The Sixty Two Group, established over 50 years ago, was formed to give textile artists, particularly embroiderers, a voice in a predominantly male-dominated and traditionally fine art world.  Alice Kettle, an honorary member of the Sixty Two Group is a textile artist who uses machine-stitched threads on a backing fabric to draw as others might use a pencil on paper or paint on canvas to produce figurative images.  Alice studied fine art and then textiles as a postgraduate student at Goldsmith’s College.  Some of her pieces are very big, such as the colourful banners and sail produced for the Margate Hosts the Boat project in 2012.  These flags incorporated artwork from local schools and community projects and were flown on Margate Harbour Arm to help celebrate the arrival of the Margate Sail, again a collaborative project between Alice and residents and school children of Margate, produced as a gift for the vessel the Collective Spirit.  This was a boat made using modern yacht building techniques but formed out of wooden artifacts donated by local people, each with a story to tell.

In this video of the 2010-11 exhibition The Narrative Line from the National Craft Gallery of Ireland Alice Kettle explains how her exposure to the craft of sewing as she grew up was a large part of her choosing stitch as her medium of working.  It is interesting how she also comments on how her work crosses between art and craft and that she is comfortable in the world of craft.  Kettle also talks about how she researches and develops ideas, sometimes from books she has read or a story but that quite often, through sketching, sampling and the responses to that, the process itself is a journey to an unexpected outcome.  Kettle likens her work to illustrative story-telling using thread.  In one particular large wallhung “tapestry” of this exhibition Kettle has used ephemera, including items from around her studio, and stitched these on to the fabric of the piece that depicts Alice Kyteler (another Alice Kettle) so that the finished work is very highly textured in certain areas.  The artist also uses the empathy that she feels with her namesake to fuel the story-telling.  It must be hard not to become deeply involved in a subject when you have done a lot of research but even more so when there are strong links, as in the name and the possibility of a family link.

Sue Hotchkis describes herself as “an artist with a passion for texture, surface and space” and she uses photography to help her with inspiration.  She uses multiple textile techniques and layering to depict her environment in colourful abstract cloth artworks, which can range in size from large mural-style wall hung canvases like blue check shirt to her entries in the Button Project at Macclesfield Silk Museum  She seeks to show that there is beauty in ageing and decay that is occuring constantly and hand dyed or painted fabric is overprinted and then embellished with machine or hand embroidery.  As the artwork itself will change over time the artist often enhances this characteristic by distressing with a heat gun or soldering iron and is not concerned that the piece be preserved but will use whatever techniques necessary and take as long as necessary to achieve the required result.  Once is a really detailed piece (40 x 108 cm) that when you look closely, incorporates an incredible amount of intricate hand stitchery and you see layers as the top surface is cut away to look like rusted through metal.  The colours are bright and the artist has used layers of many threads of different colours to build the overall effect.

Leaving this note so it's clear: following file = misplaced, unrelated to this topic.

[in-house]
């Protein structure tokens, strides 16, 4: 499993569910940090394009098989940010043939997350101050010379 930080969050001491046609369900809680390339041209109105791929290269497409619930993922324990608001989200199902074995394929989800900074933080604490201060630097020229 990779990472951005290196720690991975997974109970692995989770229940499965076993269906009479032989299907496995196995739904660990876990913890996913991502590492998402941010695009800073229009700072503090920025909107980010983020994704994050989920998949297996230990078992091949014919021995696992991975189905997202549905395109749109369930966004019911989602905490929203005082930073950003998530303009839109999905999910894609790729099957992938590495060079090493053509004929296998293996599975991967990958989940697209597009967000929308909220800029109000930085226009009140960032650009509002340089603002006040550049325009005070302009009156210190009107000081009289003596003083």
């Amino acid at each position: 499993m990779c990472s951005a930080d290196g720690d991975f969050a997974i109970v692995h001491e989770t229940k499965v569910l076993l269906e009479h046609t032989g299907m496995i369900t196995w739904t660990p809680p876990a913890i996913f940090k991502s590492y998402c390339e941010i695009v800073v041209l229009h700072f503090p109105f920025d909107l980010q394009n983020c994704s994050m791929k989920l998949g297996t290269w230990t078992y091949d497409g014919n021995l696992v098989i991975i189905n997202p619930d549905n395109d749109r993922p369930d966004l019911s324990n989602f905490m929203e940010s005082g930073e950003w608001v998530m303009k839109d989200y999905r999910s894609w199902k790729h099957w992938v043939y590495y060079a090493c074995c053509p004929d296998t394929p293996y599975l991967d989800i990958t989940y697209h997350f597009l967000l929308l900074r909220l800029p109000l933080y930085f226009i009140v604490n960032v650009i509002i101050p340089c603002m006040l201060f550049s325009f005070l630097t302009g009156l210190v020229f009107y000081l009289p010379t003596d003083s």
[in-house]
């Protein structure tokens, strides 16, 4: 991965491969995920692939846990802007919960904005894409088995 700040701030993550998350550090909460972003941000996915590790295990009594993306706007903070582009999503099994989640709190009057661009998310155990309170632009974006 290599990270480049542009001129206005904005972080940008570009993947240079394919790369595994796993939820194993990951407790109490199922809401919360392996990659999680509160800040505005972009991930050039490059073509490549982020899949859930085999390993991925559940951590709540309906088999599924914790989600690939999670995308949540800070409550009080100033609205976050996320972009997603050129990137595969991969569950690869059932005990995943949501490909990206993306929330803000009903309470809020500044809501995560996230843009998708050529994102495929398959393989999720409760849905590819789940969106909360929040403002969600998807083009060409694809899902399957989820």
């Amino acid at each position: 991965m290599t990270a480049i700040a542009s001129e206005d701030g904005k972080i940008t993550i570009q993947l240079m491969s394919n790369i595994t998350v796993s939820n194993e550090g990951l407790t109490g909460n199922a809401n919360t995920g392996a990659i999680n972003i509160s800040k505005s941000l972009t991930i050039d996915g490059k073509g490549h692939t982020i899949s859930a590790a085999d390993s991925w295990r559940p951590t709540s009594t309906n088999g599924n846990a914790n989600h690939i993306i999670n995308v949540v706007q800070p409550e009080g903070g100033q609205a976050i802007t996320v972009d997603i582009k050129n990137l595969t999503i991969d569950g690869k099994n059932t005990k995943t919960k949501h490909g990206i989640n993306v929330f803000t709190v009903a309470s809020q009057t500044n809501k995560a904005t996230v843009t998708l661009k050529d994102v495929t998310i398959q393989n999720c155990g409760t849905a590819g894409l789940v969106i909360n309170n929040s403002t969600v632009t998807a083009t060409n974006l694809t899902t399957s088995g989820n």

The concept of textile art as an art form in it’s own right is an idea I have discussed with some of my creative friends and I usually come back to the conclusion, for myself, that there are so many ways for an artist to express himself that I find it hard to justify designating a work by medium.  I prefer to appreciate that artists will strive to put forward their ideas, emotions, messages in any way that feels appropriate to them at the time, whether that be in music, sculpture, tapestry weaving or dance.

My feeling is that the fine art establishment is going to need to be more flexible in how it promotes and critiques textile art if they want to enjoy the continued support of collectors who will always vote with their feet and if the fashion of the moment in art buying circles is for textile pieces then that is where the money will flow.  Also there is a blurring of distinction between media in education these days, with students producing amazing work in many different forms while they are finding their artistic voice at college and university.  This will help to make textile art as acceptable a form of art as oil painting and water colours but it will be a slow process.


Tracey Emin –

Alice Kettle – and

Shirley Dixon –

Sue Hotchkis – and